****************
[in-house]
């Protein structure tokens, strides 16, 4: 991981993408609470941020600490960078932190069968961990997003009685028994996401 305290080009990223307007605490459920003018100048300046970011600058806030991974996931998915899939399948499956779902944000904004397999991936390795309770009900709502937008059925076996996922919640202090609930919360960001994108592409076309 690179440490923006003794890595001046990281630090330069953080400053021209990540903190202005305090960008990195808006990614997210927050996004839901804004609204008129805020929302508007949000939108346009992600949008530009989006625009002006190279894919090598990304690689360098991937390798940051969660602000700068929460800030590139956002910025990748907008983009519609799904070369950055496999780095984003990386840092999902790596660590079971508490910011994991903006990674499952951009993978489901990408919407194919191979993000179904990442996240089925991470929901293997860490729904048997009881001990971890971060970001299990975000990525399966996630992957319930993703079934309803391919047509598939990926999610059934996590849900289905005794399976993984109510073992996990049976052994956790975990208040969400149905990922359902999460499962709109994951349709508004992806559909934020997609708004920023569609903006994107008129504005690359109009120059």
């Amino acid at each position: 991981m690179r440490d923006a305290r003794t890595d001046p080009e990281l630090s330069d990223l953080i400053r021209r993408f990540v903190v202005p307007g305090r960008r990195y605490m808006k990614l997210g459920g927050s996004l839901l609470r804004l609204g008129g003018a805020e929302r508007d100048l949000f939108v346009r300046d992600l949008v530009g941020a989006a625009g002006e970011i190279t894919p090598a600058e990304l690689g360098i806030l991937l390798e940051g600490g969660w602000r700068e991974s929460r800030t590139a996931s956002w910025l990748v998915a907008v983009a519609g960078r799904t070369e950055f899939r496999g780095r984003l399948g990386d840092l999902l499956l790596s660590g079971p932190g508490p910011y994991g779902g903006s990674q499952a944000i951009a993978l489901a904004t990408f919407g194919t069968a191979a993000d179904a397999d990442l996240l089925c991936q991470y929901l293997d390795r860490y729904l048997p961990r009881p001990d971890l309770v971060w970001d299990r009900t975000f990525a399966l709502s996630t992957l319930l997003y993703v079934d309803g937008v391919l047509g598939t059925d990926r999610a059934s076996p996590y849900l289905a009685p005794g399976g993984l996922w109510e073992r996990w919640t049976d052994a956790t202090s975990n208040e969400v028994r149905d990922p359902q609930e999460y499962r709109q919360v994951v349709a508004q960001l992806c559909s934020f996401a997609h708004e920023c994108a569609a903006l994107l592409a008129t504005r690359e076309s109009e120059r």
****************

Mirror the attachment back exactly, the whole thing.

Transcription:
[in-house]
């Protein structure tokens, strides 16, 4: 991981993408609470941020600490960078932190069968961990997003009685028994996401 305290080009990223307007605490459920003018100048300046970011600058806030991974996931998915899939399948499956779902944000904004397999991936390795309770009900709502937008059925076996996922919640202090609930919360960001994108592409076309 690179440490923006003794890595001046990281630090330069953080400053021209990540903190202005305090960008990195808006990614997210927050996004839901804004609204008129805020929302508007949000939108346009992600949008530009989006625009002006190279894919090598990304690689360098991937390798940051969660602000700068929460800030590139956002910025990748907008983009519609799904070369950055496999780095984003990386840092999902790596660590079971508490910011994991903006990674499952951009993978489901990408919407194919191979993000179904990442996240089925991470929901293997860490729904048997009881001990971890971060970001299990975000990525399966996630992957319930993703079934309803391919047509598939990926999610059934996590849900289905005794399976993984109510073992996990049976052994956790975990208040969400149905990922359902999460499962709109994951349709508004992806559909934020997609708004920023569609903006994107008129504005690359109009120059």
């Amino acid at each position: 991981m690179r440490d923006a305290r003794t890595d001046p080009e990281l630090s330069d990223l953080i400053r021209r993408f990540v903190v202005p307007g305090r960008r990195y605490m808006k990614l997210g459920g927050s996004l839901l609470r804004l609204g008129g003018a805020e929302r508007d100048l949000f939108v346009r300046d992600l949008v530009g941020a989006a625009g002006e970011i190279t894919p090598a600058e990304l690689g360098i806030l991937l390798e940051g600490g969660w602000r700068e991974s929460r800030t590139a996931s956002w910025l990748v998915a907008v983009a519609g960078r799904t070369e950055f899939r496999g780095r984003l399948g990386d840092l999902l499956l790596s660590g079971p932190g508490p910011y994991g779902g903006s990674q499952a944000i951009a993978l489901a904004t990408f919407g194919t069968a191979a993000d179904a397999d990442l996240l089925c991936q991470y929901l293997d390795r860490y729904l048997p961990r009881p001990d971890l309770v971060w970001d299990r009900t975000f990525a399966l709502s996630t992957l319930l997003y993703v079934d309803g937008v391919l047509g598939t059925d990926r999610a059934s076996p996590y849900l289905a009685p005794g399976g993984l996922w109510e073992r996990w919640t049976d052994a956790t202090s975990n208040e969400v028994r149905d990922p359902q609930e999460y499962r709109q919360v994951v349709a508004q960001l992806c559909s934020f996401a997609h708004e920023c994108a569609a903006l994107l592409a008129t504005r690359e076309s109009e120059r």